The Authority for Research and Development of Weapons in the Defense Ministry has developed a robot snake fitted with video and audio equipment that advances on the ground into enemy positions for intelligence collection. It can be used for special forces stealth operations, for crawling through Hamas tunnels or into Hizbullah bunkers. In addition, it could be used for locating survivors inside collapsed buildings after natural disasters or terror attacks.
The six-foot long snake can also be fitted with explosives and detonated inside enemy positions -- a capability dubbed as 'suicide.' The snake is currently in the prototype stage of development and has no price tag yet, but the Defense Ministry plans to begin production on a large scale soon.
According to a report on Channel 2, the snake can crawl into enemy positions through sewage pipes, under buildings and through forests. It is operated by one person with a laptop computer.
Prototype snake in action. Bottom pictures show snake's operator. (Screenshots: Channel 2)
Other new weapons are already being supplied to the IDF, and are expected to be popular in upcoming weapons exhibits. Tanks in one of the IDF’s armored regiments will soon receive new shells, called Kalanit, for a week of experimental use. The new shells, known as an APAM (Anti Personnel Anti Materiel) shells, are planned to become operational in 2010, when they will go into use in Merkava 3 and Merkava 4 tanks.
Fitted for 120 mm. guns, the Kalanit APAM is primarily intended for use against anti-tank squads that hide behind obstacles and are thus hard to hit using regular munitions. Unlike regular shells, which have a flat trajectory, the Kalanit is not fired directly at the enemy target but rather at a point in the air directly above it. According to the IDF website, it then stops in mid-air and releases six disc-shaped charges, or submunitions, at different intervals. The shrapnel from these charges covers a very wide and long kill zone and is effective against scattered targets as well as concentrated ones.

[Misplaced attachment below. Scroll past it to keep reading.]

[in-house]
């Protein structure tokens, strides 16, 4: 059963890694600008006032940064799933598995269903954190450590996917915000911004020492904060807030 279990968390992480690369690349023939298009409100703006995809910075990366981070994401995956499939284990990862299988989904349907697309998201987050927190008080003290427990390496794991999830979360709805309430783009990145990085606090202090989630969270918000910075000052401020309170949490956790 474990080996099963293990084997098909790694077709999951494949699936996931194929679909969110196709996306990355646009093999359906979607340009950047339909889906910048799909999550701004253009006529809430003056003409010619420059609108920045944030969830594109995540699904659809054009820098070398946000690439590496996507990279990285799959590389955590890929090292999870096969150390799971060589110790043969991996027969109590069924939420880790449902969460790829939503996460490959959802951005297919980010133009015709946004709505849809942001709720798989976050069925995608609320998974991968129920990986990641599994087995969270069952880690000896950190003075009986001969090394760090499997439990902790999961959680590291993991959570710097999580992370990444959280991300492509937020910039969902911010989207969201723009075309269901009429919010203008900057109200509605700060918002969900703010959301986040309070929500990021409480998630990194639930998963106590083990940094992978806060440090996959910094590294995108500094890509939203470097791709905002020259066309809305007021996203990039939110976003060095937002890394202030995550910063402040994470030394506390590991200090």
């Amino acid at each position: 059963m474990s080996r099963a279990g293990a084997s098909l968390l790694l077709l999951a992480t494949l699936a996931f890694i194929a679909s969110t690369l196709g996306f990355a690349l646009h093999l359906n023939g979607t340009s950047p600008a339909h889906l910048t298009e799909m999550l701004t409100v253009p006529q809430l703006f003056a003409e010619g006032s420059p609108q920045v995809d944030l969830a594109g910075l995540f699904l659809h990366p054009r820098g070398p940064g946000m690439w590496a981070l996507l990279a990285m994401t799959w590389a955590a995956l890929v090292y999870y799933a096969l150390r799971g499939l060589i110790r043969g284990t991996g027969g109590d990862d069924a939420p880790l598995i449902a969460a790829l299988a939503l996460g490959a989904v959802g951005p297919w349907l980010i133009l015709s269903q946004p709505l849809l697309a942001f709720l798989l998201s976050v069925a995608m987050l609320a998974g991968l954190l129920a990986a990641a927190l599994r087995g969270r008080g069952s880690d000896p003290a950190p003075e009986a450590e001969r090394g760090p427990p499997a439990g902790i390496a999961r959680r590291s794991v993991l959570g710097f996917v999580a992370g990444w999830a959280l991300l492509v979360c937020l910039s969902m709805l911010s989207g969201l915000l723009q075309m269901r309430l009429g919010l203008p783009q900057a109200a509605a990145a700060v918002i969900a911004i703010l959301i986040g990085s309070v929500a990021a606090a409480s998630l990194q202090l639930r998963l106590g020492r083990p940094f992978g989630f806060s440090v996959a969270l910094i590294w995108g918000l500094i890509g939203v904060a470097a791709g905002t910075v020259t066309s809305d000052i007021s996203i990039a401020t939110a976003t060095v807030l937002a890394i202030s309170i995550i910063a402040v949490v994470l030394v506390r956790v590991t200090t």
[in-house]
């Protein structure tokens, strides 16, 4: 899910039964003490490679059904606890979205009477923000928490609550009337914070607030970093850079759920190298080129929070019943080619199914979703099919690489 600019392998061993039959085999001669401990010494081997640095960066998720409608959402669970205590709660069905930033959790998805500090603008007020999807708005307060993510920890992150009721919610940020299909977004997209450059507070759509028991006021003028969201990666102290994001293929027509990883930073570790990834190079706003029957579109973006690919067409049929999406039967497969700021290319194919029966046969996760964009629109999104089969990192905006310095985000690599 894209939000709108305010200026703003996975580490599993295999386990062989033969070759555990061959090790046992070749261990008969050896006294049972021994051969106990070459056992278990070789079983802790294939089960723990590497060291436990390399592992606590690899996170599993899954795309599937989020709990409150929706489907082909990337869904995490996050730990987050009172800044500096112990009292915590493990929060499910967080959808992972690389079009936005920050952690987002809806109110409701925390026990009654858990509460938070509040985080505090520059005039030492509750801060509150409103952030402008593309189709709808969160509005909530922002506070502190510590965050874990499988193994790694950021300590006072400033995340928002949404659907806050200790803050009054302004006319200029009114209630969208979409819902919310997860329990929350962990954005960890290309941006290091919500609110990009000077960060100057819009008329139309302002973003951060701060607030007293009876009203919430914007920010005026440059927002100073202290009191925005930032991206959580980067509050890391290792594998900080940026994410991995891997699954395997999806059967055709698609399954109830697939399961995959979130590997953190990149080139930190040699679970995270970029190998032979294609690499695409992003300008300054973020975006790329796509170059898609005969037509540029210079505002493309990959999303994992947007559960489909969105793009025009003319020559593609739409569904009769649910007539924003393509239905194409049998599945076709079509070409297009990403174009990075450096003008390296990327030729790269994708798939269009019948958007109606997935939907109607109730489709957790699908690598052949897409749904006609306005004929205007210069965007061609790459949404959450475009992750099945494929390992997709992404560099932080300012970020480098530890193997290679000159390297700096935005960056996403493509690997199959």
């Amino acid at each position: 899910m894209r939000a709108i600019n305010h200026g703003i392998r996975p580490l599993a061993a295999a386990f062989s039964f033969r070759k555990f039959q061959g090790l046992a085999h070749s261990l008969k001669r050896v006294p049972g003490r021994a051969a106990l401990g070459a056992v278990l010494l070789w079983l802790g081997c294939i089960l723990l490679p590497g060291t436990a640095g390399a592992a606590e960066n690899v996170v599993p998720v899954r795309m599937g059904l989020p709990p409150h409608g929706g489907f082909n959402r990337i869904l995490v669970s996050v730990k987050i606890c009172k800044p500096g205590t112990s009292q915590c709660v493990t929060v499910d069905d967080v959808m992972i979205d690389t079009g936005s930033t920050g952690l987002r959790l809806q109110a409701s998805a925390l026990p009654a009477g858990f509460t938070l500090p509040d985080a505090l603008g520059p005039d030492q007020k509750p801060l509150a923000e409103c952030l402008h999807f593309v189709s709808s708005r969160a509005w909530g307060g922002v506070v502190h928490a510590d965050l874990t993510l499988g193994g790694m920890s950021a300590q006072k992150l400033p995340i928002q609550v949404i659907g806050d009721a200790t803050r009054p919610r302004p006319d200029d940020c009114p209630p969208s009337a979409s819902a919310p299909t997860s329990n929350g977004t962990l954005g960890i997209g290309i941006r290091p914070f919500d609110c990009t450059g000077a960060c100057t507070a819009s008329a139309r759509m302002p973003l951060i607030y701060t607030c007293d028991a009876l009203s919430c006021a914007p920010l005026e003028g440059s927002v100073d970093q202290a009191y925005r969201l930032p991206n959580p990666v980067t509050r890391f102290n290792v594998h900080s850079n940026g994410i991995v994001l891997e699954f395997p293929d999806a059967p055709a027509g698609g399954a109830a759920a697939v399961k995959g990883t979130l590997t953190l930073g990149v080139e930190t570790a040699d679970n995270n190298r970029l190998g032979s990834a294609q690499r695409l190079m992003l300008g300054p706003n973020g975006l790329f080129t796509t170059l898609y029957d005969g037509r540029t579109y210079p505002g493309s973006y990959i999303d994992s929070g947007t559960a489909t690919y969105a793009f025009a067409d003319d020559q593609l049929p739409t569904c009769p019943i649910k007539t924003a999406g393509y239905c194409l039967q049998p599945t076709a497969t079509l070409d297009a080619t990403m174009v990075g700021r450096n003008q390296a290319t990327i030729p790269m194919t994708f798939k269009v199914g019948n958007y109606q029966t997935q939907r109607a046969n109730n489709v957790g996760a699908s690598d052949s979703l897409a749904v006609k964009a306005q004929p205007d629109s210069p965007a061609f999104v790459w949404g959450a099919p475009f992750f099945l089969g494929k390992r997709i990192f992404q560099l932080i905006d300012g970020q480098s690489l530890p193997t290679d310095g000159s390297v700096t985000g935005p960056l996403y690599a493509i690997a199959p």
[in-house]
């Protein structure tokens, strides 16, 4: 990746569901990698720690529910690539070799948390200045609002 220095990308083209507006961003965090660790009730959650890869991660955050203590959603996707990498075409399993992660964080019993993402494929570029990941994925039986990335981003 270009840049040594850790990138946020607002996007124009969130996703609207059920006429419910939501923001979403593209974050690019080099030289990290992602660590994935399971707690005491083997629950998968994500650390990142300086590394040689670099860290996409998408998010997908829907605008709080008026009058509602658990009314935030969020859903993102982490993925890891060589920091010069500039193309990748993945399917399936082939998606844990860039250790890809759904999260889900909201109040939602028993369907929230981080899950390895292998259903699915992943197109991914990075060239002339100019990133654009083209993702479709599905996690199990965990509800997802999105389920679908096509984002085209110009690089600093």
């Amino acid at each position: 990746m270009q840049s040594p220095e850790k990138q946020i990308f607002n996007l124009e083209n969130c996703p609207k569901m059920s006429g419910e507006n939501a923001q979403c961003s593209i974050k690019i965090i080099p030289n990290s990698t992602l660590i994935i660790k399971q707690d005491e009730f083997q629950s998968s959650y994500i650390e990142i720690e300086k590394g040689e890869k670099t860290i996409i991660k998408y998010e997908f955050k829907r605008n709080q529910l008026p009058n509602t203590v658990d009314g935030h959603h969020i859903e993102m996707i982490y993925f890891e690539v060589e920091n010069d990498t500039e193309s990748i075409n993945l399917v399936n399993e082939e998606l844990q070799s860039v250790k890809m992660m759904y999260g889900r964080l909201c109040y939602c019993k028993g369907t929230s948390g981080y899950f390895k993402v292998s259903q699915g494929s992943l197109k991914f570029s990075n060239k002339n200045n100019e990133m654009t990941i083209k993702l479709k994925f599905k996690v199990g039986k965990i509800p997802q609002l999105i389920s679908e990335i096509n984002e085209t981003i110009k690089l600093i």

Merkava fires Kalanit (Israel news photo: IDF website. For full sized photo click here).
Restoring the tank's edge
According to the Kalanit’s developers, Israel Military Industries (IMI), “the APAM round restores the historical advantage to the tank in the modern battlefield. The enemy infantry is no longer protected. This confrontation ability is maintained at all the relevant ranges for tanks, with extremely high hit and kill probability.”
The Kalanit (Hebrew for the anemone flower) is a development of the Rakefet (Hebrew for cyclamen plant) shell, which has been in use in the Armored Corps for several years and has a 105 mm. diameter. When using the less advanced Rakefet, the crewmen need to enter the target data into the shell before placing it inside the chamber. Unlike the Rakefet, however, the Kalanit receives its target data when it is already inside the gun’s chamber. The tank crew needs only to mark the target with a press of a button and fire the shell, which will do all the rest automatically.
The Hetz-Dorban (top right) on a Namer (Israel news photo: IDF website).
These unique features of the Kalanit make it possible for the tank crew to carry it inside the gun chamber and fire it immediately upon spotting a target. In addition, the shell’s assignment can be changed when it is already inside the chamber.
The shell has four settings, for different types of targets. Besides being effective against infantry and anti-tank units, it can also be used against buildings, bunkers, armored personnel carriers and even helicopters. For a concentrated high explosive blast, all six submunitions can be set to go off simultaneously.
Two other systems which the IDF is phasing in to reduce the vulnerability of armored vehicles to anti-tank fire are Rafael’s experimental Windbreaker (Me’il Ruach) active defense system for tanks and IMI’s Hetz-Dorban system for ‘Namer’ Merkava-APCs, still in development phases.
The Hetz-Dorban fires an interceptor element at an incoming missile. The interceptor explodes near the missile, damaging it and causing it to veer off course.